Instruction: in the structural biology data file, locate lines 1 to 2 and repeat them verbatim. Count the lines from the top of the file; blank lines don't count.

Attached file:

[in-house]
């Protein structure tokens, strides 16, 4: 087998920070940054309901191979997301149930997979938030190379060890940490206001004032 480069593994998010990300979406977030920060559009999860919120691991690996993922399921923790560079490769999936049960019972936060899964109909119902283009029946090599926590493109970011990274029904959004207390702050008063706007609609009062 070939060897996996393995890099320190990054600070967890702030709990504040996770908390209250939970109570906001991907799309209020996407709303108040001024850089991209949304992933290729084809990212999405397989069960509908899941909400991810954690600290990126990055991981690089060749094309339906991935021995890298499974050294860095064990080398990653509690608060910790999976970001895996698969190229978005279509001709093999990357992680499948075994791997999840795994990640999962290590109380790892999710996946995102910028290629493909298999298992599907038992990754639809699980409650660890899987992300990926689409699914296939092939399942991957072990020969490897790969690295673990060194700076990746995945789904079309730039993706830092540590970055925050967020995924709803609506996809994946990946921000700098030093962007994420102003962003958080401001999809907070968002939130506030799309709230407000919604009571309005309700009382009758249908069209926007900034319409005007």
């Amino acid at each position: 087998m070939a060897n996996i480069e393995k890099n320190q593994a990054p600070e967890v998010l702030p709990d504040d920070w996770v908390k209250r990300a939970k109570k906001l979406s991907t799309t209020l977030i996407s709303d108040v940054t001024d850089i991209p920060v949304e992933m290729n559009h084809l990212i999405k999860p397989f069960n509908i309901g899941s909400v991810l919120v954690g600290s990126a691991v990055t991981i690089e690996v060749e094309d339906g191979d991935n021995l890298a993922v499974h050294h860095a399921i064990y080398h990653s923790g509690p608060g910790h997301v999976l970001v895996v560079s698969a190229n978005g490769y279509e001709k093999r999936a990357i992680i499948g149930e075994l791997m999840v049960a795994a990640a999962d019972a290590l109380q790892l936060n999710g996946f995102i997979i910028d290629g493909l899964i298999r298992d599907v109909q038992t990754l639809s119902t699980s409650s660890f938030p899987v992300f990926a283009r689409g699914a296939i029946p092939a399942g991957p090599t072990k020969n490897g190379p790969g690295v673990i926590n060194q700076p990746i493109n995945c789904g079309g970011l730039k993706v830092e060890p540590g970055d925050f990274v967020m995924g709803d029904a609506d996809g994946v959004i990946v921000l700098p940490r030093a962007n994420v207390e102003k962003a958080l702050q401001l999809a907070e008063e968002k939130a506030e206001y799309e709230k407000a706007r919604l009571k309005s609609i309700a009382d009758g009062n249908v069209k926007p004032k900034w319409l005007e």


[in-house]
């Protein structure tokens, strides 16, 4: 087998920070940054309901191979997301149930997979938030190379060890940490206001004032 480069593994998010990300979406977030920060559009999860919120691991690996993922399921923790560079490769999936049960019972936060899964109909119902283009029946090599926590493109970011990274029904959004207390702050008063706007609609009062 070939060897996996393995890099320190990054600070967890702030709990504040996770908390209250939970109570906001991907799309209020996407709303108040001024850089991209949304992933290729084809990212999405397989069960509908899941909400991810954690600290990126990055991981690089060749094309339906991935021995890298499974050294860095064990080398990653509690608060910790999976970001895996698969190229978005279509001709093999990357992680499948075994791997999840795994990640999962290590109380790892999710996946995102910028290629493909298999298992599907038992990754639809699980409650660890899987992300990926689409699914296939092939399942991957072990020969490897790969690295673990060194700076990746995945789904079309730039993706830092540590970055925050967020995924709803609506996809994946990946921000700098030093962007994420102003962003958080401001999809907070968002939130506030799309709230407000919604009571309005309700009382009758249908069209926007900034319409005007």